Published: Apr 9, 2021
Authors: Kidmose, Preben, et al
Published: Apr 9, 2021
Authors: Kidmose, Preben, et al
Modern sleep monitoring development is shifting towards the use of unobtrusive sensors combined with algorithms for automatic sleep scoring. Many different combinations of wet and dry electrodes, ear-centered, forehead-mounted or headband-inspired designs have been proposed, alongside an ever growing variety of machine learning algorithms for automatic sleep scoring. In this paper, we compare 13 different, realistic sensor setups derived from the same data set and analysed with the same pipeline. We find that all setups which include both a lateral and an EOG derivation show similar, state-of-the-art performance, with average Cohen's kappa values of at least 0.80. This indicates that electrode distance, rather than position, is important for accurate sleep scoring. Finally, based on the results presented, we argue that with the current competitive performance of automated staging approaches, there is an urgent need for establishing an improved benchmark beyond current single human rater scoring.
Slide 1 of 1
  • Paper Preview Page 1
5
Published: Apr 7, 2021
Authors: Nicholas Guttenberg, Nicholas Guttenberg
Published: Apr 7, 2021
Authors: Nicholas Guttenberg, Nicholas Guttenberg
In this paper, we wish to investigate the dynamics of information transfer in evolutionary dynamics. We use information theoretic tools to track how much information an evolving population has obtained and managed to retain about different environments that it is exposed to. By understanding the dynamics of information gain and loss in a static environment, we predict how that same evolutionary system would behave when the environment is fluctuating. Specifically, we anticipate a cross-over between the regime in which fluctuations improve the ability of the evolutionary system to capture environmental information and the regime in which the fluctuations inhibit it, governed by a cross-over in the timescales of information gain and decay.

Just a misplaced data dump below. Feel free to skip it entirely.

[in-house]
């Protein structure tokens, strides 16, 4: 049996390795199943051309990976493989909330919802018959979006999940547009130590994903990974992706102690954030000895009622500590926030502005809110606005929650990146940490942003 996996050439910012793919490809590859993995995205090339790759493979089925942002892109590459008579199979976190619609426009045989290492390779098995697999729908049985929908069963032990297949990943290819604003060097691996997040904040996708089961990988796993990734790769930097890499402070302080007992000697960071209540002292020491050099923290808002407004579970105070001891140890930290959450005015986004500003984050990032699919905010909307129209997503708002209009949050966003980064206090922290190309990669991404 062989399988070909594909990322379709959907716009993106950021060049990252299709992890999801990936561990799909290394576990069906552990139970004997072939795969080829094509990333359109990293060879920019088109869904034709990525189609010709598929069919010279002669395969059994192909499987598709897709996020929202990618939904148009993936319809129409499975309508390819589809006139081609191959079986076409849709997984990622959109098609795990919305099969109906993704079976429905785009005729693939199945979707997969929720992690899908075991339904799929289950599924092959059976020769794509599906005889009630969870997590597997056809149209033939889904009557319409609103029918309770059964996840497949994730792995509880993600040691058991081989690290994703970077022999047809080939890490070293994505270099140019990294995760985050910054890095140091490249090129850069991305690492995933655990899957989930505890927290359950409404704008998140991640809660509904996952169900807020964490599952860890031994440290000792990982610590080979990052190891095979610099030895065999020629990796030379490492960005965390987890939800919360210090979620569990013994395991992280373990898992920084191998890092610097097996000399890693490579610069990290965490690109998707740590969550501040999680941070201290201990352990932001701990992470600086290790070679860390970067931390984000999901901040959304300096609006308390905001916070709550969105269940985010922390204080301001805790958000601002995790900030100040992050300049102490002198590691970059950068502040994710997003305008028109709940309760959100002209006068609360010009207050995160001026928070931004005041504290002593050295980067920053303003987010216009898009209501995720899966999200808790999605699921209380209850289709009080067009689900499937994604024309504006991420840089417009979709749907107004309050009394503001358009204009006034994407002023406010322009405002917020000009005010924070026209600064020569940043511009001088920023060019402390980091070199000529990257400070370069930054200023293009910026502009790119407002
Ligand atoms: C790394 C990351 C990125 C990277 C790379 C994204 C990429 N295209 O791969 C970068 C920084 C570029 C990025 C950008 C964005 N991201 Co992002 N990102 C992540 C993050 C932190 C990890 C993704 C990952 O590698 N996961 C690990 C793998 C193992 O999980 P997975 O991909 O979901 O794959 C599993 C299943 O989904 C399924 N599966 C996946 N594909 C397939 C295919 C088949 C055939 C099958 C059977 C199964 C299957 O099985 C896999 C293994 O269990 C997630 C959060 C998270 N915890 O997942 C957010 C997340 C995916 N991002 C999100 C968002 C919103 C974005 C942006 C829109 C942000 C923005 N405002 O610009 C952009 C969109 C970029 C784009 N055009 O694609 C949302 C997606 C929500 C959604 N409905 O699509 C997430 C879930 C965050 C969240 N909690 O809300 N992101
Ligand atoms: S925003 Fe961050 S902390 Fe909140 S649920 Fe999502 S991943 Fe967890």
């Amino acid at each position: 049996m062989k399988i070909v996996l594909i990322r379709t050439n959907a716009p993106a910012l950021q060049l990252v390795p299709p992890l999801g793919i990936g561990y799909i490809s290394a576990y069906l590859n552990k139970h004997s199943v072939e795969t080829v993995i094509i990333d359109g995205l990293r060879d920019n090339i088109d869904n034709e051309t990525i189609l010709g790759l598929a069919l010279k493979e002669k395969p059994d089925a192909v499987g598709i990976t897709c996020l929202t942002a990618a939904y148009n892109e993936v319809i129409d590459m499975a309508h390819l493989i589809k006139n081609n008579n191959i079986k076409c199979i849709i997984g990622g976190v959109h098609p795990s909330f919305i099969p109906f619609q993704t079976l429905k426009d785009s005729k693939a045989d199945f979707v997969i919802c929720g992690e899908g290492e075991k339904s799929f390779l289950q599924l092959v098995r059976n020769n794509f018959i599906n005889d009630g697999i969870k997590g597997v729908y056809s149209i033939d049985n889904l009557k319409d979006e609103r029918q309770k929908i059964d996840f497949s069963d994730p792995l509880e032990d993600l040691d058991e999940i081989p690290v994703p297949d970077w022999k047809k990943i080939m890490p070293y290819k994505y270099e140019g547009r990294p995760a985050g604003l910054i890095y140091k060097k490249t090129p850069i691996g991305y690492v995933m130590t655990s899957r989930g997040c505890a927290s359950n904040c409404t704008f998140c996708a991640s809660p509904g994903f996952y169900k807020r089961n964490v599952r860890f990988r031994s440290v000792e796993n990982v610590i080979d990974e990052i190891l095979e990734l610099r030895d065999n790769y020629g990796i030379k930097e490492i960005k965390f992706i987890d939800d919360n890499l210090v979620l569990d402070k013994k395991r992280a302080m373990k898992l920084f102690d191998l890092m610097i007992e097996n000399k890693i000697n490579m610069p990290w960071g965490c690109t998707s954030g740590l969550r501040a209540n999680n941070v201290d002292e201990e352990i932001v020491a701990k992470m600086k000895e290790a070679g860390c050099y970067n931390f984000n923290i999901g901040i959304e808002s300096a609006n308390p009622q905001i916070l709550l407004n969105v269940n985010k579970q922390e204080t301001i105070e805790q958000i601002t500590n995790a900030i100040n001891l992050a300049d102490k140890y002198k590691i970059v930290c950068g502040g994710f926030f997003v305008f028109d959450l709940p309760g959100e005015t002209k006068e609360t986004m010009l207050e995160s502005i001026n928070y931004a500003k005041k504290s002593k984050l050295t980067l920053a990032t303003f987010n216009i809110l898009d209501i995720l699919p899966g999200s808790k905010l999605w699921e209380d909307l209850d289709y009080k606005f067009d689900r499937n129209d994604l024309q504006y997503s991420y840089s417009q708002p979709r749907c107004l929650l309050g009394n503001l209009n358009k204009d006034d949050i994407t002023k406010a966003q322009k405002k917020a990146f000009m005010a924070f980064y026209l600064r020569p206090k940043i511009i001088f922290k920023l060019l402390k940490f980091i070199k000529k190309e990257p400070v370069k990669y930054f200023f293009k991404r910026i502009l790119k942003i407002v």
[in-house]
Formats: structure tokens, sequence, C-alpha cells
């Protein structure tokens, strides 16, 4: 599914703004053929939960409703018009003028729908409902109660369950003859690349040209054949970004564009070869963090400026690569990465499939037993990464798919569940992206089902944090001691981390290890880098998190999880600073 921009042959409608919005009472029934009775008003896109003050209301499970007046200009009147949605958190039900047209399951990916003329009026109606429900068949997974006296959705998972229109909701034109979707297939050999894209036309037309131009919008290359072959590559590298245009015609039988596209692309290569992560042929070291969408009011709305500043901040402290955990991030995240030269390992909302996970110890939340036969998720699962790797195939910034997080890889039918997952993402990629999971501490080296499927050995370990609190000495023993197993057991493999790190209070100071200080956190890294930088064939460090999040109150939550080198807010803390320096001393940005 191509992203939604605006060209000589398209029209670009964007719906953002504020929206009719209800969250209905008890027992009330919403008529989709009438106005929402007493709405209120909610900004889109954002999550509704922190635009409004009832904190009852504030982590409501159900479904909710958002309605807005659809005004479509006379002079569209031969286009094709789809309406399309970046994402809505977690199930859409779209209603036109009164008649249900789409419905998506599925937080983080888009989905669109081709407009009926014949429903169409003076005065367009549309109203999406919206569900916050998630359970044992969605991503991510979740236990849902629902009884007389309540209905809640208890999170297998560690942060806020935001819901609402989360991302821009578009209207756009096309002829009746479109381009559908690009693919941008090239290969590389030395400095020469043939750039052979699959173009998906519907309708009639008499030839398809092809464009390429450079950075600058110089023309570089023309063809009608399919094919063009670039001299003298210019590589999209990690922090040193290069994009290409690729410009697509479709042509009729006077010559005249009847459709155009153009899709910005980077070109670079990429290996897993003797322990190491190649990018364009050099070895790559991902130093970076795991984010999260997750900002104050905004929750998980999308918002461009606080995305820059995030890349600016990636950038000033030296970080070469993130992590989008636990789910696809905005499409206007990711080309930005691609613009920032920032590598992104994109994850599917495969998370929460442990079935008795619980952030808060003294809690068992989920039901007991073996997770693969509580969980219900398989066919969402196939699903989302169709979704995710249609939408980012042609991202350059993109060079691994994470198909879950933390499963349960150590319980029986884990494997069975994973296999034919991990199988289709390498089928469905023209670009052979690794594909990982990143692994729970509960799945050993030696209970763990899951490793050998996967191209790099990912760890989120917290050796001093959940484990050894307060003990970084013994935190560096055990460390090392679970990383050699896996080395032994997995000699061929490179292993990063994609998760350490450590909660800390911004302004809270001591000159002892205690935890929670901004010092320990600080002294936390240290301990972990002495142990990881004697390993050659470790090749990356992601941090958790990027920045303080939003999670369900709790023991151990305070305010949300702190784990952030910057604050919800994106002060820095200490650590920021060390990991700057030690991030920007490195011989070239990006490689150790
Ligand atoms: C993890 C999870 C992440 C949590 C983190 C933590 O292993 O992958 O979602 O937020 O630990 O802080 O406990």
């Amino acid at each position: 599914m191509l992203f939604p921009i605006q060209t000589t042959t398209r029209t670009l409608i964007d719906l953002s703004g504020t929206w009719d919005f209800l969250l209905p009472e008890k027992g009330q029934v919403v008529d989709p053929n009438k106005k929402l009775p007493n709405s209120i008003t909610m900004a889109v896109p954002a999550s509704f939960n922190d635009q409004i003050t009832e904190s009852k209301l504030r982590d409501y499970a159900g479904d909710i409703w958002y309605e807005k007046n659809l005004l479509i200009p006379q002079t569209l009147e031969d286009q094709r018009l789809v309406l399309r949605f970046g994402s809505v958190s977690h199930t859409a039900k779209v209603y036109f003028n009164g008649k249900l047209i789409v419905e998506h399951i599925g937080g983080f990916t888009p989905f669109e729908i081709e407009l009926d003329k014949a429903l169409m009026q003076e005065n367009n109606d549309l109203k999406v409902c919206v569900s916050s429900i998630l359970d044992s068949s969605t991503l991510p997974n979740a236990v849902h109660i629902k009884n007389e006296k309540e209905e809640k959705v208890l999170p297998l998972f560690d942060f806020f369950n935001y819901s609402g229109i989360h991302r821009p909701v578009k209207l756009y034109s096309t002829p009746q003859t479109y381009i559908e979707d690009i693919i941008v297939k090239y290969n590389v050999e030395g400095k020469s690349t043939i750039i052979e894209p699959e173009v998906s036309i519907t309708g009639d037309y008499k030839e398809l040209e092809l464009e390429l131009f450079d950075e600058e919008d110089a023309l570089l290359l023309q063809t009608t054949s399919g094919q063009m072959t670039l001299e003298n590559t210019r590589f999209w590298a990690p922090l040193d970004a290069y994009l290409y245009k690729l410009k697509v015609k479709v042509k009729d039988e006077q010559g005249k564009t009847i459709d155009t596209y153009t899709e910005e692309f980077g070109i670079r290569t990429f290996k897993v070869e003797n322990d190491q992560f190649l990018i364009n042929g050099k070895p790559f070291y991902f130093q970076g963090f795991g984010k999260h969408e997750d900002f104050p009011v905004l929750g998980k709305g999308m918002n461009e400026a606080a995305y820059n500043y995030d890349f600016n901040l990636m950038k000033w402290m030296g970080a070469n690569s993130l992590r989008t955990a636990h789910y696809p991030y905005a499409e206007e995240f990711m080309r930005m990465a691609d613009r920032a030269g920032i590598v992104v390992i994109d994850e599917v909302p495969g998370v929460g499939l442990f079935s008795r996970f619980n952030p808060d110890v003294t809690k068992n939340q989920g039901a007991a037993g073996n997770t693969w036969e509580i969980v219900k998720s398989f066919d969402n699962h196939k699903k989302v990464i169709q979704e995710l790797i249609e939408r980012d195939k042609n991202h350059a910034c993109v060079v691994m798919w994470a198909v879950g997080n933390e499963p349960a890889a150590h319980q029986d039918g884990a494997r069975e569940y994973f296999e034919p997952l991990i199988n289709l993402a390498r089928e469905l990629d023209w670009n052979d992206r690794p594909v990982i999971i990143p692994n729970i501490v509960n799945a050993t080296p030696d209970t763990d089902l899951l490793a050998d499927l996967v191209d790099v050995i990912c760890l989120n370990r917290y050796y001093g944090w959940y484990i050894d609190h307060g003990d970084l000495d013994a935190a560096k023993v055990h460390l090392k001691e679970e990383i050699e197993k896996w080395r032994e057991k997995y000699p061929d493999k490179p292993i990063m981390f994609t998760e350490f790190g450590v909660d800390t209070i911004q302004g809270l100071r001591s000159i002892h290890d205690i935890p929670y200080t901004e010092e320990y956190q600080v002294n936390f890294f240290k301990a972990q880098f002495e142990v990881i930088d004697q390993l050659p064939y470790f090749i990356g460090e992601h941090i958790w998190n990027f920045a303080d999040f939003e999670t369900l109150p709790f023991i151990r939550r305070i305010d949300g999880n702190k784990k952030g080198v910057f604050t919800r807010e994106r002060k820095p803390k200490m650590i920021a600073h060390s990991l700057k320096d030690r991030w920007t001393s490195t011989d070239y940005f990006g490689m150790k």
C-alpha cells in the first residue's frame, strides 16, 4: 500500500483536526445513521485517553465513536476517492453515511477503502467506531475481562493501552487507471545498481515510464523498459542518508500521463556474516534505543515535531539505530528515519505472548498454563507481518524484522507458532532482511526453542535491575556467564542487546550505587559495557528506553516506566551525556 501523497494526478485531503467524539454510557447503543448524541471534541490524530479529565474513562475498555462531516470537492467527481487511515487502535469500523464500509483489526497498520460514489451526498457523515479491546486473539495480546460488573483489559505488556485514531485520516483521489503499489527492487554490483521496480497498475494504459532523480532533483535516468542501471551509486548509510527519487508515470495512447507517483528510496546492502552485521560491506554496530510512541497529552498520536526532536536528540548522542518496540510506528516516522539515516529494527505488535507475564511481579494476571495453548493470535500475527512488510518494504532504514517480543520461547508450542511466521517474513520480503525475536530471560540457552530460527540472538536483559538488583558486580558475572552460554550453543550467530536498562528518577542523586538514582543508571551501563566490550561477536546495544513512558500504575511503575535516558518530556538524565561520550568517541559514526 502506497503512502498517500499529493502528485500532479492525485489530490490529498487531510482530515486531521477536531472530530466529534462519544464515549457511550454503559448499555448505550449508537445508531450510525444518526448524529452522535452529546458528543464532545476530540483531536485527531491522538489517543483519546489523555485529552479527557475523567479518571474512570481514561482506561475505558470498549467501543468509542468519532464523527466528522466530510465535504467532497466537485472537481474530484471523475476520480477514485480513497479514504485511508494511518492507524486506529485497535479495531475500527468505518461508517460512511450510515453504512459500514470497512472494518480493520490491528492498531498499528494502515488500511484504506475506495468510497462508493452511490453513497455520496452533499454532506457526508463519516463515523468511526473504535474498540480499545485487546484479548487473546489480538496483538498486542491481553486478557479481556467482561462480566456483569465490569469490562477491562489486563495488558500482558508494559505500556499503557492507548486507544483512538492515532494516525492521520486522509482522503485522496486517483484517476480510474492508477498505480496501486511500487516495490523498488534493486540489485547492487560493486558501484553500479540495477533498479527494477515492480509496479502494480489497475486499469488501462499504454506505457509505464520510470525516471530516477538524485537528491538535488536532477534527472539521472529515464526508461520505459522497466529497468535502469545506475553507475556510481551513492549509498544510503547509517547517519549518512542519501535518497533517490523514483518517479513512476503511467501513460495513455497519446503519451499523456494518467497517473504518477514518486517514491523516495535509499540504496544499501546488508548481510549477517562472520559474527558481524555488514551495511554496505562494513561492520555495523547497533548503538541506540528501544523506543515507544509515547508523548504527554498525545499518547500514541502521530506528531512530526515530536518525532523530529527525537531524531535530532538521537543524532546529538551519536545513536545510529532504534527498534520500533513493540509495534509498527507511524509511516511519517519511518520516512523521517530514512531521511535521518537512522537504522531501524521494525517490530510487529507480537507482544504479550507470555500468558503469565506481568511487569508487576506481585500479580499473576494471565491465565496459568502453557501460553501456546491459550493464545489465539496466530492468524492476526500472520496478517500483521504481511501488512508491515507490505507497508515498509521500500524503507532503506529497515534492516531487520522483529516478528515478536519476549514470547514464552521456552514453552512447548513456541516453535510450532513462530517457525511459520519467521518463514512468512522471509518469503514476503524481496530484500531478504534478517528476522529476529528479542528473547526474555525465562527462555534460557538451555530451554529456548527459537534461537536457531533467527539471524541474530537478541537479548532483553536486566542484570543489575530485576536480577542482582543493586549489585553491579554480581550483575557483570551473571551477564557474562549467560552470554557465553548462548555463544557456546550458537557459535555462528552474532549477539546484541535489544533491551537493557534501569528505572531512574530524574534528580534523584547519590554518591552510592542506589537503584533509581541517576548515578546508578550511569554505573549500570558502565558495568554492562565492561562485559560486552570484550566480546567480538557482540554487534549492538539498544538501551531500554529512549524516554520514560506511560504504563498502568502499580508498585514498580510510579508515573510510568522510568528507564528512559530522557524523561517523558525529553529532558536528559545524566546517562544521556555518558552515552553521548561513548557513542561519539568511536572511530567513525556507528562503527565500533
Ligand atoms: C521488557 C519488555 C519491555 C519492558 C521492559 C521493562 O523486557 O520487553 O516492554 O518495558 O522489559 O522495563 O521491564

Slide 1 of 1
  • Paper Preview Page 1
2
Published: Apr 19, 2021
Authors: Camarillo, David, et al
Published: Apr 19, 2021
Authors: Camarillo, David, et al
Traumatic brain injury can be caused by head impacts, but many brain injury risk estimation models are less accurate across the variety of impacts that patients may undergo. In this study, we investigated the spectral characteristics of different head impact types with kinematics classification. Data was analyzed from 3262 head impacts from head model simulations, on-field data from American football and mixed martial arts (MMA) using our instrumented mouthguard, and publicly available car crash data. A random forest classifier with spectral densities of linear acceleration and angular velocity was built to classify different types of head impacts (e.g., football, MMA), reaching a median accuracy of 96% over 1000 random partitions of training and test sets. Furthermore, to test the classifier on data from different measurement devices, another 271 lab-reconstructed impacts were obtained from 5 other instrumented mouthguards with the classifier reaching over 96% accuracy from these devices. The most important features in classification included both low-frequency and high-frequency features, both linear acceleration features and angular velocity features. It was found that different head impact types had different distributions of spectral densities in low-frequency and high-frequency ranges (e.g., the spectral densities of MMA impacts were higher in high-frequency range than in the low-frequency range). Finally, with head impact classification, type-specific, nearest-neighbor regression models were built for 95th percentile maximum principal strain, 95th percentile maximum principal strain in corpus callosum, and cumulative strain damage (15th percentile). This showed a generally higher R^2-value than baseline models without classification.
Slide 1 of 1
  • Paper Preview Page 1
Load More Papers